Q2 provides digital banking and lending solutions to banks, credit unions, alternative finance, and fintech companies in the U.S. and internationally.
Battery has had a long-standing investment thesis around investing in the ‘picks and shovels’ software that powers financial services. This thesis dates back to Battery’s first-ever investment as a firm in HNC Software in 1983. HNC provided fraud-detection solutions for the banking industry. In 1999 the firm invested in Corillian, a software company ushering in the first wave of digital banking by enabling banks to create digital branches on the Internet. Q2 represented the ‘third wave’ of digital banking innovation in the 2010s, enabling financial institutions to take a mobile-first approach to digital banking. At the time of Battery’s investment in 2013, Q2 primarily served the regional and community bank and credit-union market.
Q2 provided an integrated set of services that banks and credit unions could provide to their end customers, including online banking, online bill pay, mobile banking, voice banking and fraud detection/prevention. Battery’s thesis was that advanced e-banking solutions, like those provided by Q2, would become table stakes as consumer behavior underwent a huge, macro shift from visiting bank branches and ATMs in-person to using a bank’s website and mobile app for nearly all banking services.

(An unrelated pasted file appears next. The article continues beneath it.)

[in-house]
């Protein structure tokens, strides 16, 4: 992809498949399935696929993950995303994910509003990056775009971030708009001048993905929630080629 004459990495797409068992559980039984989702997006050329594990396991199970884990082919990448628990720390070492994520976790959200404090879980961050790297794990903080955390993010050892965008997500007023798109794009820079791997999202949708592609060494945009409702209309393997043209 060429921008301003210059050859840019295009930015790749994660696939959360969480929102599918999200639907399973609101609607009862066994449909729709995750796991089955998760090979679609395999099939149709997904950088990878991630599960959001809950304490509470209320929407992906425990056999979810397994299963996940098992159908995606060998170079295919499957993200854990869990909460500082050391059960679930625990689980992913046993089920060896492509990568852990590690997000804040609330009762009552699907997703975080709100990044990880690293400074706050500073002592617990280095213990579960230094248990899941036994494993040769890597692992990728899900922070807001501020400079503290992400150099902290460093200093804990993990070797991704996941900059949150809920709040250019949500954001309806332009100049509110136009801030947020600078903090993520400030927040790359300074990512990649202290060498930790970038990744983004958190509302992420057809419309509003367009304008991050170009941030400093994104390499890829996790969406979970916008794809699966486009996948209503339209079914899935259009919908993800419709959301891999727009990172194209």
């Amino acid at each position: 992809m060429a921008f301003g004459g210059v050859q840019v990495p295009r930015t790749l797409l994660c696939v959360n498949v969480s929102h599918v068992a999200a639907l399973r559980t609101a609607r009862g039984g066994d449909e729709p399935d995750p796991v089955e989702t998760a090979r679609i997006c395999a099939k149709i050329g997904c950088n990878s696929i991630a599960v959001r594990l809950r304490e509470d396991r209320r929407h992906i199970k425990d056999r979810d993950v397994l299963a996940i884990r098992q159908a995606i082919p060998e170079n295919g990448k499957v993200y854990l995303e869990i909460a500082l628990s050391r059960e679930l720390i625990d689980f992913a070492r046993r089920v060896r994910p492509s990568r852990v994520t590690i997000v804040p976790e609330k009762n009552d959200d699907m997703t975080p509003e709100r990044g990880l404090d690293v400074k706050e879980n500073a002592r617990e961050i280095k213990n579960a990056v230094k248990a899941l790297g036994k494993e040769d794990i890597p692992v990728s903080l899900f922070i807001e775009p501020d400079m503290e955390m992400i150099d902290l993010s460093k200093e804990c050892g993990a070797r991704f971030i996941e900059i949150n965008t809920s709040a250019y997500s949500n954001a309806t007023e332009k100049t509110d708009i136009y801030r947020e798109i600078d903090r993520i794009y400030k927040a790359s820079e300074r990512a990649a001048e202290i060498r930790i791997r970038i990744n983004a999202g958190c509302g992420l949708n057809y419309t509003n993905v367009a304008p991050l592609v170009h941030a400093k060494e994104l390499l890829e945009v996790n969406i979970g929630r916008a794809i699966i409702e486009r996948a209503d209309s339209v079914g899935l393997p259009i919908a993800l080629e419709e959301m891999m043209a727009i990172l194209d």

- Battery helped Q2 execute acquisitions to expand into net-new products and move up-market to serve larger, tier-1 banking institutions.
- Battery was actively involved in executive-level hiring.
- Battery was helpful as Q2 prepared for its initial-public offering, advising the company as it built its technology-infrastructure for public-company quarterly forecasting and reporting; helping to hire bankers; and filling its independent board-member seat.
Q2 completed its initial public offering in March of 2014, trading on the New York Stock Exchange under the ticker QTWO.
The presented case study investment was made in particular economic and market conditions. There can be no assurance that Battery Venture would elect, or be able, to exploit similar opportunities in a similar manner under similar or different economic and market conditions. More generally, there can be no assurances that the Battery vehicles will have comparable investment opportunities in the future. No assumptions should be made that any investments identified above were profitable. It should not be assumed that recommendations made in the future will be profitable or comparable to the portfolio company described in this case study. For a full list of all Battery Ventures investments, please click here.
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